Temptation is a funny thing. Have you ever passed a KFC while driving and been overtaken by the smell of deep-fried chicken deliciously encased in fat? Better yet, perhaps a Burger King or McDonalds? Every neuron in your brain directs you to divert course, enter the drive thru and curb your insatiable desire.  Whether its reaching into a bucket of KFC Extra Crispy or sinking your teeth into a Big Mac, washed down with an ice-cold Coca-Cola, we’ve all experienced “the urge” at some point. Where does this desire come from? Why does it affect us in such a profoundly physical way? At the end of the day, it all boils down to the power of dopamine.

The Urge (What Is Dopamine?)

Dopamine, also known as the brain’s “pleasure chemical,” is a complex neurotransmitter responsible for sending signals between brain cells to reward a particular activity.  One of the key functions of dopamine is to provide sensations of pleasure. We engage in activities such as eating and procreating because our brain neurotransmitters have associated the behavior with a dopamine rush. The brain’s pleasure-reward system urges us to continually repeat these gratifying activities to increase dopamine levels in the brain, ensuring the likelihood for survival. Unfortunately, drug abuse also operates within the dopamine reward system. The same instinctive urgency that ensures survival also controls the desire for drugs and addictive activities.

The Surge (How Dopamine Affects The Body)

Back to fried chicken (or whatever makes your mouth water and mind do things that sexual desires and hallucinogenic drugs fuel). It has been scientifically proven that sugar and highly processed foods are as addictive as cocaine, heroin and opiates (did you notice I left out cannabis? That is a topic for another day).

When the sweet smell of fried food hits your brain, your pleasure center starts to fire. As soon as the food hits the back of your throat, dopamine is released.  Similarly, when a user takes a drug to achieve a pleasurable feeling, dopamine is being released, producing a pleasurable effect that our brain wants to continue over and over again.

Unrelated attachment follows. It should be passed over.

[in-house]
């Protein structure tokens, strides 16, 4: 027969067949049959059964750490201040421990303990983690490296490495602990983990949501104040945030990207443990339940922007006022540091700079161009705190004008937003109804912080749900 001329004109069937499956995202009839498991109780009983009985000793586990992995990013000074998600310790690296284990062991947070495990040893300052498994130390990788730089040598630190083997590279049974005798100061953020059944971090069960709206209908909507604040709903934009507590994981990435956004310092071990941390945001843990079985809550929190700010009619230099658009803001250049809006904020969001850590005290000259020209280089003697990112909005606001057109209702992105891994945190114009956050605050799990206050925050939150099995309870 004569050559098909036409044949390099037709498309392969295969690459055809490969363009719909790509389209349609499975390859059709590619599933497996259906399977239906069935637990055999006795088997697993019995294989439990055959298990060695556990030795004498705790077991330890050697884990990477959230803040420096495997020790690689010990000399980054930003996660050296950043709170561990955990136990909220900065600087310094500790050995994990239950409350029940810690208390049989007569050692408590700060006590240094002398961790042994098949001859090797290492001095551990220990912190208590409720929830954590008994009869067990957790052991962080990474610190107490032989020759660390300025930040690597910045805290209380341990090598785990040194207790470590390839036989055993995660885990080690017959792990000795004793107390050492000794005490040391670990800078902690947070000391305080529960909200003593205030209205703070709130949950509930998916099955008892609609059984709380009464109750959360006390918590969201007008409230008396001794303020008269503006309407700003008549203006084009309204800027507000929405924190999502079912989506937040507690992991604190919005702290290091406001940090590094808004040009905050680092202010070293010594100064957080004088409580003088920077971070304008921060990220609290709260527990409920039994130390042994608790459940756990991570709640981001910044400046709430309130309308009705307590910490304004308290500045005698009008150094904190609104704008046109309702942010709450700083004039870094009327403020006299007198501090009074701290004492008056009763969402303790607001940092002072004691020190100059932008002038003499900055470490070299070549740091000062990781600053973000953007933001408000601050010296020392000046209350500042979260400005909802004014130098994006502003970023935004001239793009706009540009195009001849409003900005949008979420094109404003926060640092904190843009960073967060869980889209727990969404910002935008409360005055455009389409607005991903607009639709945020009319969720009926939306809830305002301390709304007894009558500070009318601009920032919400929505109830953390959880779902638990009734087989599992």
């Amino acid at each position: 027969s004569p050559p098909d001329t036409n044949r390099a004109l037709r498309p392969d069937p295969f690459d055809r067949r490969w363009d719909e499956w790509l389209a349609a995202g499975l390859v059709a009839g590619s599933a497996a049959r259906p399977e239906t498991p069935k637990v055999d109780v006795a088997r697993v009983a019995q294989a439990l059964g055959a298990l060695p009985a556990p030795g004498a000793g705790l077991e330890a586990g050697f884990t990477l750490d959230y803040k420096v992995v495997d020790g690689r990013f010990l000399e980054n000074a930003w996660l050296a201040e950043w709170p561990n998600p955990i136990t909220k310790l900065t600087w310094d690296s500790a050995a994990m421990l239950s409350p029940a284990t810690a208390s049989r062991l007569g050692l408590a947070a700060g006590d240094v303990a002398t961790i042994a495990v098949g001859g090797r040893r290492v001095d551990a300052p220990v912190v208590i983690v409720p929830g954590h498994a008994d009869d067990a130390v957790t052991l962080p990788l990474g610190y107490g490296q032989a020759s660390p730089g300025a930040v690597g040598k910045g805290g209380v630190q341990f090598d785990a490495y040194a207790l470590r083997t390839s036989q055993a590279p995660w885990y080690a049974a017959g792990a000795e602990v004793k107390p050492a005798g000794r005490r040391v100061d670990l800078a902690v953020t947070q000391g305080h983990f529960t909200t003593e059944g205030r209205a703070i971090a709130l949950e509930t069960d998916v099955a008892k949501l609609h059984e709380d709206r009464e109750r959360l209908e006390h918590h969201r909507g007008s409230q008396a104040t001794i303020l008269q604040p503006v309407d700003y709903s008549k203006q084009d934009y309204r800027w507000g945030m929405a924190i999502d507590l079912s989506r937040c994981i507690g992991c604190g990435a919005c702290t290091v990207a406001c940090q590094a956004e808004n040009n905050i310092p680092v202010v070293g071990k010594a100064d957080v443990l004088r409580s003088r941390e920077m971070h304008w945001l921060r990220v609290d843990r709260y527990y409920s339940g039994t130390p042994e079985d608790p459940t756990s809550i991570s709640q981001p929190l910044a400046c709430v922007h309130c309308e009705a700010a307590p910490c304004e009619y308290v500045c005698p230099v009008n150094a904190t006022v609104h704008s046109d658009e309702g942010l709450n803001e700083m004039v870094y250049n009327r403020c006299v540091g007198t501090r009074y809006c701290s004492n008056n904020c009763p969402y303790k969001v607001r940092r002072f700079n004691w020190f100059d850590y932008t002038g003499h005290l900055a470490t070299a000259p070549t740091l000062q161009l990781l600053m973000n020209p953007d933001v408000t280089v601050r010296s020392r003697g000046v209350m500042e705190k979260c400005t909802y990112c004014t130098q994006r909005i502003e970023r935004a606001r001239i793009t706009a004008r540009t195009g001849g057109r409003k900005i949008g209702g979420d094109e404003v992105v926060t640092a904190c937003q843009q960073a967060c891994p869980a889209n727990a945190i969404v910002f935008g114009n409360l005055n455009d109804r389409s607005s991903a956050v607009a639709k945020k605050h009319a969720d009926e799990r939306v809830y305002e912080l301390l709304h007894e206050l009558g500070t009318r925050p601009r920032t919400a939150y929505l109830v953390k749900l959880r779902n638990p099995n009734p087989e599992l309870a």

This leads into the debate over junk food and cravings versus hunger and survival. Endocrinologist Dr. Scott Isaacs will probably disagree, but I believe food is physically addictive in the general sense that you need to eat or you’ll die. Eating because you are hungry is not a bad thing. Neither is taking a prescribed medication for intractable pain. It’s also a good idea to take Lipitor to counteract the effects of my favorite bucket of fried chicken! We all have a fondness for things that are tempting, but hunger and cravings are two totally different responses. One is a physiological response for survival and the other is a learned response to a stimulus.

Chasing the Dragon (Dopamine and Addiction)

When you flood your system with dopamine, the stimulus is the same as using a mind-altering drug. When addictive drugs flood the brain with dopamine, we become conditioned to expect artificially high levels of the neurotransmitter. Over time, the user’s brain requires more dopamine than it can naturally produce, and it becomes dependent on the drug while never actually satisfying the need it has created.

Addiction occurs when the user relies all too frequently on overuse of drugs to achieve these sensations. The minute you inject yourself with heroin, the exact same receptor sites in the brain starting pumping dopamine into our limbic system,  creating a wave of euphoria so intensely satisfying that you will never be able to emulate that first feeling again. Oh, but you will try, which is why we call it “chasing the dragon”. Just when you think you can grab the dragons tail and turn that pleasure memory on, you fall short. So short, that you will continually use “a little more” each time in search of that first great high. That is the dark and lonely road that leads to addiction. A road where sadly, no one cares how fast or what you drive.

Whether your affinity is for fried chicken or cocaine, the power of dopamine plays a role. Navigating this territory is tricky, which is why having a clear understanding of your risk is key to putting proactive prevention measures in place. The TITAN Group offers a full suite of drug diversion prevention solutions to help support all healthcare providers. Contact us today to learn more.

 

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About Jack

Titan Group DEA Retired Special Agent Jack Teitelman

I must make a disclaimer: I have been using drugs, buying drugs, investigating drugs, studying drugs for the past 32 years. I am a self-professed expert in all things drugs. 26 years with the DEA, combined with personal experience taking pain pills for a bad back gives me a perspective that is quite unique. Nothing in books or on TV can prepare one to deal with the devastating issues that surround drug addiction. Titan’s mission is to educate not only doctors and pharmacists, but the other side as well, in hopes that together we can end the story of opioid addiction once and for all.

 

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